Aviation Safety Letter 2/2005

The End of an Era, and Another Begins

In 1976, the Aviation Safety Bureau of Transport Canada began producing a small publication called Helicopter Accidents as a sister publication to the Aviation Safety Letter. The first issue was just over a page long, and gave a brief synopsis of six helicopter accidents. As the publication grew, it began to dig a little deeper, and included discussion that went beyond the narrative in the accident synopsis.

Issue 10/79 saw the name changed to Aviation Safety Vortex, a name that has carried on for over 25 years, and has become somewhat of a cultural icon in the Canadian helicopter industry. The publication has even worked its way into the vernacular of Canadian pilots, as we hear people say "That's a good way to get yourself in the Vortex," or, "So far I've managed to stay off the back page of Vortex." I recall when I started flying in 1981, my instructor telling me to "stay out of the Vortex."

Well, times change, and we're changing, too. Transport Canada is creating one quarterly safety journal, which will encompass its three flagship safety publications - the Aviation Safety Letter, Aviation Safety Maintainer, and Aviation Safety Vortex - as well as bringing back material previously found in the Airspace Newsletter. At the time of this writing, the new journal had yet to be named. It is hoped that this new magazine will be ready for distribution in late summer 2005.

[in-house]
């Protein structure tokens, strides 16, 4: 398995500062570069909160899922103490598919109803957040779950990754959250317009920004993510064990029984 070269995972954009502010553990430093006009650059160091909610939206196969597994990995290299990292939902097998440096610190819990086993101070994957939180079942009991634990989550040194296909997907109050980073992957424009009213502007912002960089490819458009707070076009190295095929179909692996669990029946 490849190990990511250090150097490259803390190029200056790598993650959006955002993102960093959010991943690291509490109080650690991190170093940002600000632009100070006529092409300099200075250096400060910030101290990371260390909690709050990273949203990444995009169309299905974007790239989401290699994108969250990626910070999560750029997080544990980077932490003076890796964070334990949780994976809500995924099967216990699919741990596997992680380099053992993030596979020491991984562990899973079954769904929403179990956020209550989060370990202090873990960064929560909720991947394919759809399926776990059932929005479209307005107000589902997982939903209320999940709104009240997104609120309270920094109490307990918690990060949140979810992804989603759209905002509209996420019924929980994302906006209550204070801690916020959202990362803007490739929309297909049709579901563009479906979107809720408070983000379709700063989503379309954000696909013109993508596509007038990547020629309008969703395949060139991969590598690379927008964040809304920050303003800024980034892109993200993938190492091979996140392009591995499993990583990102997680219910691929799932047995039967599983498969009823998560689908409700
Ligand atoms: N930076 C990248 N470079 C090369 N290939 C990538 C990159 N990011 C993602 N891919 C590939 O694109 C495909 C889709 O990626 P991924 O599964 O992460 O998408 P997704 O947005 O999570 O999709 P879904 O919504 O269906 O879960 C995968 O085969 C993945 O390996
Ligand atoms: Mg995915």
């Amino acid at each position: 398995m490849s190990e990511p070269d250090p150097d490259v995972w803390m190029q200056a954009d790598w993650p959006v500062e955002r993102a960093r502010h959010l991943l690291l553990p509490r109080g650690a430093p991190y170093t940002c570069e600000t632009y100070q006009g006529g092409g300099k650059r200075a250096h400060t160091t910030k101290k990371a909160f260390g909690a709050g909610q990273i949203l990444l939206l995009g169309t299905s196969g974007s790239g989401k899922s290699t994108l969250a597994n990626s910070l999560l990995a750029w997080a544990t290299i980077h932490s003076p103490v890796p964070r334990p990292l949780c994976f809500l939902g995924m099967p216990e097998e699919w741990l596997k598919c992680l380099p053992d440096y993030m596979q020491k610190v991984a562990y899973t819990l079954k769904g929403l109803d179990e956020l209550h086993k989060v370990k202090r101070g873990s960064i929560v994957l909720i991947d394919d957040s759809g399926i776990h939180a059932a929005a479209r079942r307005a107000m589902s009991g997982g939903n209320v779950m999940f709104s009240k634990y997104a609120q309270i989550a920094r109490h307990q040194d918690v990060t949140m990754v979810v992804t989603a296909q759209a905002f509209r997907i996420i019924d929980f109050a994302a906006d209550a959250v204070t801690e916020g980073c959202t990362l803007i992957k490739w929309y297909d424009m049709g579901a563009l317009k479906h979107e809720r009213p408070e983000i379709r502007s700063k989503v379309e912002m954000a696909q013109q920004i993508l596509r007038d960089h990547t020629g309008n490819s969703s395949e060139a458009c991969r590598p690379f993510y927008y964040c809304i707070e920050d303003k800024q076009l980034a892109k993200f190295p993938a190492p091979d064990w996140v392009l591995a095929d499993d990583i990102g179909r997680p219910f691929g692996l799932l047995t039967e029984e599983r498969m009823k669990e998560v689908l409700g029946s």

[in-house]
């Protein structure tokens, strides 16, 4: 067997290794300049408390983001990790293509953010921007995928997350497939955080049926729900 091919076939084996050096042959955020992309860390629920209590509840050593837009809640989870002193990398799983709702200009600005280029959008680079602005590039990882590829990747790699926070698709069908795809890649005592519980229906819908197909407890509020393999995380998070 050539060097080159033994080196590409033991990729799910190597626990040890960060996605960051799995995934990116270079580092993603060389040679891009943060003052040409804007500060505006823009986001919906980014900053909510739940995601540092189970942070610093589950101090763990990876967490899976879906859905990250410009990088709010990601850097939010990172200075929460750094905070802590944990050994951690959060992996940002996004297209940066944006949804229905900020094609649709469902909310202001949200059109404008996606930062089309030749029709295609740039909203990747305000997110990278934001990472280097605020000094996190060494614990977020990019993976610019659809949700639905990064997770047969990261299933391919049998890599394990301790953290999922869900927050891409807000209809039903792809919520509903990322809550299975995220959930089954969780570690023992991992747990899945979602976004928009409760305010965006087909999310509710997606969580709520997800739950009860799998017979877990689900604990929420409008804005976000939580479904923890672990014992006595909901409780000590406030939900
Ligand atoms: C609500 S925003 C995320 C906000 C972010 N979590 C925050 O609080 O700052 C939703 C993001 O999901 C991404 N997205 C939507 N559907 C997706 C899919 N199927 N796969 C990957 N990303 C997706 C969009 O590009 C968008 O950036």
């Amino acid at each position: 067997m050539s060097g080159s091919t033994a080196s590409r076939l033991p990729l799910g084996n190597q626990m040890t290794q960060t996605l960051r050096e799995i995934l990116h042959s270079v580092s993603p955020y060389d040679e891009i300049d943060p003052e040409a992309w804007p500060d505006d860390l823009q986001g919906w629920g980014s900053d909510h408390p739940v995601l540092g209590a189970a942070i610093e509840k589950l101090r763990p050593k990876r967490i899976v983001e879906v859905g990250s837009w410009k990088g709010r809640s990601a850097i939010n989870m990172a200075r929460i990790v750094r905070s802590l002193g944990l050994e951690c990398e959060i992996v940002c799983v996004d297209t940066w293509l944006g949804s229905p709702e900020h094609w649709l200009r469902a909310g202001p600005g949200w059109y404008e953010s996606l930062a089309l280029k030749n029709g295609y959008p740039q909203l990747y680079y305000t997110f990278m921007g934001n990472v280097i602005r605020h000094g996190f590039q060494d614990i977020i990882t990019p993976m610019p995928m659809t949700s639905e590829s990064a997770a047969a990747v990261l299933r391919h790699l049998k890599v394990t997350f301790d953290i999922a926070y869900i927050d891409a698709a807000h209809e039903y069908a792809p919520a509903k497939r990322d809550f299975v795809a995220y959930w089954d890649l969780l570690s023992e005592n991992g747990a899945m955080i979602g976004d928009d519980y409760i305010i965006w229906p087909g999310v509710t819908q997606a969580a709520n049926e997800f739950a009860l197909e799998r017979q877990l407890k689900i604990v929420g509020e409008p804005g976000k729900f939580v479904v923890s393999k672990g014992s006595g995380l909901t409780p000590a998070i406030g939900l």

For the past 29 years, Vortex has had a considerable, albeit intangible, impact on helicopter safety in Canada and abroad. In addition to our core distribution to all holders of a Canadian helicopter pilot licence, supplemental subscribers include pilots and organizations from around the world. Vortex articles have been quoted and reproduced in numerous magazines and safety publications, referenced in safety books, and used as classroom material.

In addition to being an important source of safety information, Vortex has provided a forum for us to share our experiences with others. Some of those stories have been funny - like the one where a pilot's haste to keep up with the competition ended up with his water bucket getting tangled in a tree - and some have been tragic, but they have all contained valuable lessons. I hope you will continue to contribute to the new journal - those submissions will remain an important part of getting the safety message out there.

On behalf of the entire helicopter community, past and present, I'd like to thank my predecessors for building and shaping Vortex over the years, and turning it into the world-class safety resource that it has become. The new journal will attempt to carry on that tradition, and we hope that you - the helicopter industry - will continue to read and support it.

I'd also like to thank the readership for their interest and feedback during my time at the helm of Vortex. It has been an interesting three years, and I have enjoyed interacting with all of you.

Brad Vardy
Editor, Aviation Safety Vortex

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